Irish High Court rejects Lowry defamation action against Sam Smyth
13 February 2012
The High Court in Ireland has rejected of a bid by Independent TD Michael Lowry to seek a summary ruling in a defamation case over comments made by journalist and NUJ member Sam Smyth.
Séamus Dooley, NUJ Irish Secretary, welcomed the ruling by High Court President Mr Justice Nicholas Kearns, calling it "a great day for journalism and a vindication of the courageous journalism of Sam Smyth."
"All journalists and all citizens with an interest in the existence of honest, independent journalism will welcome the fact that Michael Lowry has failed in his attempt to nobble Sam Smyth. In taking legal action against Sam Smyth rather than the publication or broadcaster, Michael Lowry was putting at risk the livelihood of a reporter who was clearly acting in the public interest.
"Sam Smyth's only crime was to draw attention to the corrupt nature of Michael Lowry's behaviour in the Irish Independent and TV3. This ruling has positive implications for Irish journalism and on that basis is very welcome. It is also a welcome vindication of the stand taken by Sam Smyth, who has shown himself to be a journalist of courage and commitment."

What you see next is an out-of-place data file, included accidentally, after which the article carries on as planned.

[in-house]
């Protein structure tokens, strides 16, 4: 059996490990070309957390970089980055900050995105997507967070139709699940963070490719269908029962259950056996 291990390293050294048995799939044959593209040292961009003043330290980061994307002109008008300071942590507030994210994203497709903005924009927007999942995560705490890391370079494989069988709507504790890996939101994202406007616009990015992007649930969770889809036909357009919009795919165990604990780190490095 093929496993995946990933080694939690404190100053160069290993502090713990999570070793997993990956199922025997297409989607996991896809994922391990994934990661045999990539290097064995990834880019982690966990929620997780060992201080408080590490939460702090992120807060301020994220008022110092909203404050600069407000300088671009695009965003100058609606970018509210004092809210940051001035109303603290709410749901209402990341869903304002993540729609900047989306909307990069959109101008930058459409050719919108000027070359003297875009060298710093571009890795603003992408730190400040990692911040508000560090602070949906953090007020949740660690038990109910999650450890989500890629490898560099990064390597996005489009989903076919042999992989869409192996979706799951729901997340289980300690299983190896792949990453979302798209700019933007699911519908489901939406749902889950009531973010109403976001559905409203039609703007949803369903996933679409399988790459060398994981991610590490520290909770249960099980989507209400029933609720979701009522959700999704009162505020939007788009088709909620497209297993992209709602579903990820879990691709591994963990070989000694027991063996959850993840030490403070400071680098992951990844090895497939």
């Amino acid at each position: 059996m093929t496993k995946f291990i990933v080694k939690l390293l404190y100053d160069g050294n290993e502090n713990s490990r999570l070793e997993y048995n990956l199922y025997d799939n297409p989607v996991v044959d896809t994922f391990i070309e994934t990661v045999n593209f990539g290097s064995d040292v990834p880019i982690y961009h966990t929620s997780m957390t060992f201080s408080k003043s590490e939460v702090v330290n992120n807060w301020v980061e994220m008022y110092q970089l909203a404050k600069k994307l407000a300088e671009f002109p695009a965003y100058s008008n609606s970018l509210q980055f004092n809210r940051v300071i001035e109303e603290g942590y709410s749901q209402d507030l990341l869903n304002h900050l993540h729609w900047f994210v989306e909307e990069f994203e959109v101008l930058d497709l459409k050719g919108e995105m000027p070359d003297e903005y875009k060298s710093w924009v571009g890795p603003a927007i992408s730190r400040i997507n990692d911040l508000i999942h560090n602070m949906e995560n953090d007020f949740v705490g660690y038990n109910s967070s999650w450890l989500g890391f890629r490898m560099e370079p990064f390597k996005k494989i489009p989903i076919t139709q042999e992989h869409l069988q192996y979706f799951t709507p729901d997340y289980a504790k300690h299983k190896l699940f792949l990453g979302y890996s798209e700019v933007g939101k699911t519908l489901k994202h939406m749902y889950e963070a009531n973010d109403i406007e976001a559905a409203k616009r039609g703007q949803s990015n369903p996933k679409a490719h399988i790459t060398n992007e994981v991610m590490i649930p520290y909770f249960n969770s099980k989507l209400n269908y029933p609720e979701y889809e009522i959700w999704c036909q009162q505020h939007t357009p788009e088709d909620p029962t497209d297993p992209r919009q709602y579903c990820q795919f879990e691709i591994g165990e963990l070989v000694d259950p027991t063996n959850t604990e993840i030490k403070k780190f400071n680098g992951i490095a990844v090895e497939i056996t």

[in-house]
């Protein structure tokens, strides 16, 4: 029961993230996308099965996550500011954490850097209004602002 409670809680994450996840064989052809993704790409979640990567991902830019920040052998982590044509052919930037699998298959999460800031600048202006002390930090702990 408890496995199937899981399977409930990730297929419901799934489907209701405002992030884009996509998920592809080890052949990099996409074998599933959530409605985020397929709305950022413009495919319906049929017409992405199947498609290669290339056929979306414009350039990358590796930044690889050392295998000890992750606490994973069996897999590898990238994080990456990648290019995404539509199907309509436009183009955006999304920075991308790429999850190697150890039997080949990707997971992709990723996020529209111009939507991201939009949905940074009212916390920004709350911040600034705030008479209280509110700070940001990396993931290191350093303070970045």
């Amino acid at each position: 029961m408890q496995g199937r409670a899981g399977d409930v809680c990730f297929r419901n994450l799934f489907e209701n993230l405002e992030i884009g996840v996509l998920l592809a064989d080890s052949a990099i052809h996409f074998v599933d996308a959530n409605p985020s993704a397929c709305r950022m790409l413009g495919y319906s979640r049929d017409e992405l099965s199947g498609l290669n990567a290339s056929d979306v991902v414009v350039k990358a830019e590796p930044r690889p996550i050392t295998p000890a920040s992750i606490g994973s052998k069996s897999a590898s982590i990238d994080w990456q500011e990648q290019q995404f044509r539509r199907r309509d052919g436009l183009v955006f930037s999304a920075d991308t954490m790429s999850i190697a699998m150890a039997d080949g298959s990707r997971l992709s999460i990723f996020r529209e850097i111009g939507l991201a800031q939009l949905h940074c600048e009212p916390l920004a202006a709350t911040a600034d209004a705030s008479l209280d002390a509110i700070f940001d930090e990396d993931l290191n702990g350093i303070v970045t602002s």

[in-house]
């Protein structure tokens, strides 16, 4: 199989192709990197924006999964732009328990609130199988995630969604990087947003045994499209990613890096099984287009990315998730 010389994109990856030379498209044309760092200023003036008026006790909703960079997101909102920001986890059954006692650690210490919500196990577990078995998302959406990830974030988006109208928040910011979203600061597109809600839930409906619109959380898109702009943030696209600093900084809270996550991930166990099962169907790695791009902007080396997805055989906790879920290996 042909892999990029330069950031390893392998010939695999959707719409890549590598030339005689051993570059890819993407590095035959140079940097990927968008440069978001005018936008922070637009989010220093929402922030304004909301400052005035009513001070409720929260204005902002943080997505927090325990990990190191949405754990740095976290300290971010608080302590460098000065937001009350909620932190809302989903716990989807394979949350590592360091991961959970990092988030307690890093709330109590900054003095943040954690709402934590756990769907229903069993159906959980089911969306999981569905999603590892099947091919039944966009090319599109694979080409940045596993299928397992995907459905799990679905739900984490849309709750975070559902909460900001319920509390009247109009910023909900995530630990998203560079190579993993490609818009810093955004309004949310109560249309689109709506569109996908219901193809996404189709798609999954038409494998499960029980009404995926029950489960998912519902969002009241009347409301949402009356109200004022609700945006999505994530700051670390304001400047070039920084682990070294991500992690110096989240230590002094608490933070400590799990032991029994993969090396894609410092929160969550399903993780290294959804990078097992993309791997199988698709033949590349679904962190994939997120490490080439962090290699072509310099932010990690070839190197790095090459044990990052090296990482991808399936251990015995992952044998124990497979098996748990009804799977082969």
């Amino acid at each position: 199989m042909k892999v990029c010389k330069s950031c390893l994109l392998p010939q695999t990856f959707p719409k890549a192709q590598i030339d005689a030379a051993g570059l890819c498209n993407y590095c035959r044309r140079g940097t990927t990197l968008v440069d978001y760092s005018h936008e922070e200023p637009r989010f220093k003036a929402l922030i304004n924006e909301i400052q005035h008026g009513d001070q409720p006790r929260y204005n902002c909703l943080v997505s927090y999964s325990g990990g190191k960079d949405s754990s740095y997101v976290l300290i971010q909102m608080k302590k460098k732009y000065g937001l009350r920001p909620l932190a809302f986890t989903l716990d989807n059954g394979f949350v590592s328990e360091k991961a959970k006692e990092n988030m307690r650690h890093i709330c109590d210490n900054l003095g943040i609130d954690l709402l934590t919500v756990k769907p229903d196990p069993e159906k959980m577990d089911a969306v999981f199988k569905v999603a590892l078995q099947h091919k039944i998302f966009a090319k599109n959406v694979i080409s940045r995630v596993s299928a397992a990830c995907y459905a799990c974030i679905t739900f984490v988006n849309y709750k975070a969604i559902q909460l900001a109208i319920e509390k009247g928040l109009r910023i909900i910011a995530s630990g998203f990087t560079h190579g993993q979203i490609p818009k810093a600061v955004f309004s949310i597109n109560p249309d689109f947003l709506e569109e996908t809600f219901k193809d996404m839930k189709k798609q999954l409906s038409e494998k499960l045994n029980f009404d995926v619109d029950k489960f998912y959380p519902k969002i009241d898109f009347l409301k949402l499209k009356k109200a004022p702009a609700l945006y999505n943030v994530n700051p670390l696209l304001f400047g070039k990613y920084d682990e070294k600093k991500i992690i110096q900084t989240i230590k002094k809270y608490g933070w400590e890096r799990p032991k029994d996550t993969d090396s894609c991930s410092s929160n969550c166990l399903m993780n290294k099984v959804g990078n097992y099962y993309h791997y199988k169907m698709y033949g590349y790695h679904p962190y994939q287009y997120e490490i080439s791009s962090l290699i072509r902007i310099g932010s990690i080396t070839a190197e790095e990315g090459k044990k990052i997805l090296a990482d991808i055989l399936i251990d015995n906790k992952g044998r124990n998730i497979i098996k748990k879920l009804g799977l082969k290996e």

Séamus Dooley congratulated Sam Smyth on the outcome of the case. He expressed the hope that other public figures would "learn the lessons from this expensive legal adventure on the part of a tax-cheating politician."
The case centred around an article by Sam Smyth in the Irish Independent and comments he made on TV3, when he said Michael Lowry had been "caught with his hand in the till". Michael Lowry had argued that the words used were understood to mean that he was a thief, and a corrupt politician.
Sam Smith said the comments were true in their natural and ordinary meaning and consisted of an honest opinion. In his affidavit, the journalist also pointed to information gleaned from information from proceedings in the Moriarty Tribunal.
High Court President Mr Justice Nicholas Kearns agreed and said it seems clear that the defendant has a good arguable case in respect of both publications.